FROM READERS: How to bird watch

Wednesday, December 25, 2013 | 6:00 a.m. CST
Chase Darr watches Canada geese as they fly in January 2011 at Bradford Farms, just east of Columbia.

This article is an installment of the Missourian's new How-To Guide, where members of the community share their skills. Have something you're good at or a skill you wish someone else would share? Visit our How-To page to find out how you can get involved.

Chase Darr is a graduate student in MU's Biological Engineering program and a member of the Columbia Audubon Society

Tips for Birding

1. Patience. Birds are wild, living creatures with their own agenda that includes you not seeing them. Most bird species are in constant motion going through their day-to-day routines and responding to their environment.

2. Awareness. Birds are really everywhere all the time, and most people are so disconnected they miss or take their presence for granted. One of the benefits of getting into birding is gaining awareness of the natural world that is swirling around us. It may only be a Northern Cardinal or Black-Capped Chickadee, but it's also an amazing creature with its own life story that, in viewing, you get to share for a brief moment. Looking for birds as you drive or walk around town often yields some special gems and helps to keep us connected to the world.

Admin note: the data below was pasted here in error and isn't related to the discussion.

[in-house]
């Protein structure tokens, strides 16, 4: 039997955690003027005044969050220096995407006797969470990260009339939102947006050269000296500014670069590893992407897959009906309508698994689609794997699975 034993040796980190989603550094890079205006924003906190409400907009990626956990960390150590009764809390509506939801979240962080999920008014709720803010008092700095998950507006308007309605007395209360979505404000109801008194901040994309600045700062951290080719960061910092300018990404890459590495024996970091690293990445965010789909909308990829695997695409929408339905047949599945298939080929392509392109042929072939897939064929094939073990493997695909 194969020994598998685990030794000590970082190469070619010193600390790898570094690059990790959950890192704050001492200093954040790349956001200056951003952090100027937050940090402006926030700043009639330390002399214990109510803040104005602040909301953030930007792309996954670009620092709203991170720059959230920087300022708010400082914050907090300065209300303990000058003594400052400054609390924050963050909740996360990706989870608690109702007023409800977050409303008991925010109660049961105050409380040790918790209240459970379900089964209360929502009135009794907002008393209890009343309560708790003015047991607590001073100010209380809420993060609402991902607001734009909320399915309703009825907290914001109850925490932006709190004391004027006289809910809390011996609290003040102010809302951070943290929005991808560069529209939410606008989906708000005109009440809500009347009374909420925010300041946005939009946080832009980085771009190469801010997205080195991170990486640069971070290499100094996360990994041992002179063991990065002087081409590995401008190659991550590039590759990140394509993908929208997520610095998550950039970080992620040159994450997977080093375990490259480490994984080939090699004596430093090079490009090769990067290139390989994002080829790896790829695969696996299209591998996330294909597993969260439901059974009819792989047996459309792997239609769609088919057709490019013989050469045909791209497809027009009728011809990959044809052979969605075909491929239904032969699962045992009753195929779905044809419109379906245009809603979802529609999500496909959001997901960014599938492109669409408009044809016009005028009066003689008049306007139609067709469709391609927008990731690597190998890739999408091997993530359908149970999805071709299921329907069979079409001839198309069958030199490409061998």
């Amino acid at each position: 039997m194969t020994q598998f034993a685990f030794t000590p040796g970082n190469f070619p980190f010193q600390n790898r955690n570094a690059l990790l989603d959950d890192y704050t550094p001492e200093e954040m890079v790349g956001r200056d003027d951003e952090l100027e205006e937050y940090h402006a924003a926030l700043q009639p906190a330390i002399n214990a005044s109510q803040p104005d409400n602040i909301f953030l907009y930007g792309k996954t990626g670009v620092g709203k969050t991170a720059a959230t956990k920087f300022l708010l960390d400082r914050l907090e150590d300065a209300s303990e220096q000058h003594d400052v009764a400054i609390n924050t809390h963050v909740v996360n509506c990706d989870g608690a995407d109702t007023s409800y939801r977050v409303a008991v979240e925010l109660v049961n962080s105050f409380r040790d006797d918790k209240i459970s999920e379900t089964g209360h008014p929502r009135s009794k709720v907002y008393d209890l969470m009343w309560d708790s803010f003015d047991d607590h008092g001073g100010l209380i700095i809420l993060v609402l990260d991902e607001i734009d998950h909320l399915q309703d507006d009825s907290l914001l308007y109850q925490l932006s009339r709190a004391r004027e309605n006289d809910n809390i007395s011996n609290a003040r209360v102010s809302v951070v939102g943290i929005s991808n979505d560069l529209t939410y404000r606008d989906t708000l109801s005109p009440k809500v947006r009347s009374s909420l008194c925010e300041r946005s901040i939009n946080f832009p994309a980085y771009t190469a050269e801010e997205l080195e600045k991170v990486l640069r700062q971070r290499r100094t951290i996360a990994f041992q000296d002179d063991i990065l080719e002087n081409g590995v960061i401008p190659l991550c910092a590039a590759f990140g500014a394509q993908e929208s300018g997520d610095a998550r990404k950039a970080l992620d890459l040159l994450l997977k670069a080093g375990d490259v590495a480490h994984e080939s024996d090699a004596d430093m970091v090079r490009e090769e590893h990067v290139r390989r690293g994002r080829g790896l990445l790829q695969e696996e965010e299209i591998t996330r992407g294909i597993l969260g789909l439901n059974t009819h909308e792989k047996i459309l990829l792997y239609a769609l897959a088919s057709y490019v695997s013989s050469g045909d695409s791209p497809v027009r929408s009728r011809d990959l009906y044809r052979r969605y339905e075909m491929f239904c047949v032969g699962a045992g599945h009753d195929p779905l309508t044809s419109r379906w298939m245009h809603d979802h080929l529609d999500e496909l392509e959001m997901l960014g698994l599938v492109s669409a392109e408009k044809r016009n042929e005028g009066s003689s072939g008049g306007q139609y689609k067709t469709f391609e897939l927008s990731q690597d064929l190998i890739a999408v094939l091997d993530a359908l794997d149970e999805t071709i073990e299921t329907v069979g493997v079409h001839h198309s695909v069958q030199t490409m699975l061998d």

3. Respect. Birds view humans as predators and aggressors by their nature, regardless of our intentions. Therefore, when out in field or forest, do your best to stay calm, quiet, understanding, and alert. Don't press into a bird's habitat any more than absolutely necessary. Don't hound or encroach on birds just to get a good look, especially larger birds. Some birds, like Snowy Owls, only reach mid-Missouri when they are crowded out of their normal territory and, despite their still regal appearance, are on death's door when they reach us. Be respectful and give them space.

4. Know your surroundings. Birds are creatures of habit and habitat. It's important to research ahead of time what kinds of birds you may/may not see in a particular area. Otherwise, you will never find what you're looking for.

5. Get good optics. You get what you pay for. Binoculars are an investment. Not everyone needs or has $10,000 binoculars (I don't), but it pays to "bite the bullet" and get the maximum you can afford.

6. Get connected. Birds of a feather flock together ... and so do humans. If you want to improve your birding skills, join the Audubon Society or at least an Audubon-led field trip. We're not scary people, just people who share a passion for nature.

This story is part of a section of the Missourian called From Readers, which is dedicated to your voices and your stories. We hope you'll consider sharing. Here's how. Supervising editor is Joy Mayer.

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